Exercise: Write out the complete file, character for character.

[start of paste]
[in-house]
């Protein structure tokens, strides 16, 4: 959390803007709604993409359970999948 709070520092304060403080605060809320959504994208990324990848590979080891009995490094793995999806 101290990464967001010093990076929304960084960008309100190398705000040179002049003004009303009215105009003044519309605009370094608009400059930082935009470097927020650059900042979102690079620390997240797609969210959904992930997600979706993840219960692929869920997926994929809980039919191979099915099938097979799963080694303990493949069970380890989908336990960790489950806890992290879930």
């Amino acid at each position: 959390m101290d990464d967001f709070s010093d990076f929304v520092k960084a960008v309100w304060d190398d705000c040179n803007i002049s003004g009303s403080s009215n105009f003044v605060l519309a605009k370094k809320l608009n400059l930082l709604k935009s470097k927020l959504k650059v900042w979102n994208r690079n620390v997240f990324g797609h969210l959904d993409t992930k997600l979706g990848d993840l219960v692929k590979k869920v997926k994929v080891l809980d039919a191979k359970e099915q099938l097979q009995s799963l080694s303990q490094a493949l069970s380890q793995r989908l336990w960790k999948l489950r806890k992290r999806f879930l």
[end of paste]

[in-house]
């Protein structure tokens, strides 16, 4: 959390803007709604993409359970999948 709070520092304060403080605060809320959504994208990324990848590979080891009995490094793995999806 101290990464967001010093990076929304960084960008309100190398705000040179002049003004009303009215105009003044519309605009370094608009400059930082935009470097927020650059900042979102690079620390997240797609969210959904992930997600979706993840219960692929869920997926994929809980039919191979099915099938097979799963080694303990493949069970380890989908336990960790489950806890992290879930």
């Amino acid at each position: 959390m101290d990464d967001f709070s010093d990076f929304v520092k960084a960008v309100w304060d190398d705000c040179n803007i002049s003004g009303s403080s009215n105009f003044v605060l519309a605009k370094k809320l608009n400059l930082l709604k935009s470097k927020l959504k650059v900042w979102n994208r690079n620390v997240f990324g797609h969210l959904d993409t992930k997600l979706g990848d993840l219960v692929k590979k869920v997926k994929v080891l809980d039919a191979k359970e099915q099938l097979q009995s799963l080694s303990q490094a493949l069970s380890q793995r989908l336990w960790k999948l489950r806890k992290r999806f879930l």